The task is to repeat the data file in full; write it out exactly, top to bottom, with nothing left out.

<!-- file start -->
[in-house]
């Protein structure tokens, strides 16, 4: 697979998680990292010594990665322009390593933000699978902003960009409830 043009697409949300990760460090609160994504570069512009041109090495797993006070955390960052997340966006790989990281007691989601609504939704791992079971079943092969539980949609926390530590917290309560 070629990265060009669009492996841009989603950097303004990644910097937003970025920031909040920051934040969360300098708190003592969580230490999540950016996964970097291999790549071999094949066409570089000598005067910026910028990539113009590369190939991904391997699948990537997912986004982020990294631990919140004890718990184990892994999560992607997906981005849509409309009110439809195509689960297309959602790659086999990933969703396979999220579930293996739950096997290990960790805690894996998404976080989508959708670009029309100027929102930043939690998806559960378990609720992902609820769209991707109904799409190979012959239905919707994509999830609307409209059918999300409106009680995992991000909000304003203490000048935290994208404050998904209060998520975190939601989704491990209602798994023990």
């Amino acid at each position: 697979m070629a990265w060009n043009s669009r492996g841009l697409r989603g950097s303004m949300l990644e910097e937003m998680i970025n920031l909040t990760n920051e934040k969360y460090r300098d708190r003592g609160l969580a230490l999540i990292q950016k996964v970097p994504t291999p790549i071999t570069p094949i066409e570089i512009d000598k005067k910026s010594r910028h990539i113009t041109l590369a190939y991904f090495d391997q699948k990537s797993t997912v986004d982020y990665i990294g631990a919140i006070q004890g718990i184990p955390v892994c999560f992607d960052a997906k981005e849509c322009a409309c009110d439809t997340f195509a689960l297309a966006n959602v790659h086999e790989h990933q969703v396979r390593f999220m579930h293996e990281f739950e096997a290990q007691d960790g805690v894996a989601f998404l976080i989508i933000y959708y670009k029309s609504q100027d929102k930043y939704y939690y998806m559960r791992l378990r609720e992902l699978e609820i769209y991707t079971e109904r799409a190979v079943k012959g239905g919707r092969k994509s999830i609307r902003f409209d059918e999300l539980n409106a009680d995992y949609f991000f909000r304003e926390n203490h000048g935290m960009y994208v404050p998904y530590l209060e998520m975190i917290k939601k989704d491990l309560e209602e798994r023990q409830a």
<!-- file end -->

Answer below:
[in-house]
């Protein structure tokens, strides 16, 4: 697979998680990292010594990665322009390593933000699978902003960009409830 043009697409949300990760460090609160994504570069512009041109090495797993006070955390960052997340966006790989990281007691989601609504939704791992079971079943092969539980949609926390530590917290309560 070629990265060009669009492996841009989603950097303004990644910097937003970025920031909040920051934040969360300098708190003592969580230490999540950016996964970097291999790549071999094949066409570089000598005067910026910028990539113009590369190939991904391997699948990537997912986004982020990294631990919140004890718990184990892994999560992607997906981005849509409309009110439809195509689960297309959602790659086999990933969703396979999220579930293996739950096997290990960790805690894996998404976080989508959708670009029309100027929102930043939690998806559960378990609720992902609820769209991707109904799409190979012959239905919707994509999830609307409209059918999300409106009680995992991000909000304003203490000048935290994208404050998904209060998520975190939601989704491990209602798994023990």
């Amino acid at each position: 697979m070629a990265w060009n043009s669009r492996g841009l697409r989603g950097s303004m949300l990644e910097e937003m998680i970025n920031l909040t990760n920051e934040k969360y460090r300098d708190r003592g609160l969580a230490l999540i990292q950016k996964v970097p994504t291999p790549i071999t570069p094949i066409e570089i512009d000598k005067k910026s010594r910028h990539i113009t041109l590369a190939y991904f090495d391997q699948k990537s797993t997912v986004d982020y990665i990294g631990a919140i006070q004890g718990i184990p955390v892994c999560f992607d960052a997906k981005e849509c322009a409309c009110d439809t997340f195509a689960l297309a966006n959602v790659h086999e790989h990933q969703v396979r390593f999220m579930h293996e990281f739950e096997a290990q007691d960790g805690v894996a989601f998404l976080i989508i933000y959708y670009k029309s609504q100027d929102k930043y939704y939690y998806m559960r791992l378990r609720e992902l699978e609820i769209y991707t079971e109904r799409a190979v079943k012959g239905g919707r092969k994509s999830i609307r902003f409209d059918e999300l539980n409106a009680d995992y949609f991000f909000r304003e926390n203490h000048g935290m960009y994208v404050p998904y530590l209060e998520m975190i917290k939601k989704d491990l309560e209602e798994r023990q409830a």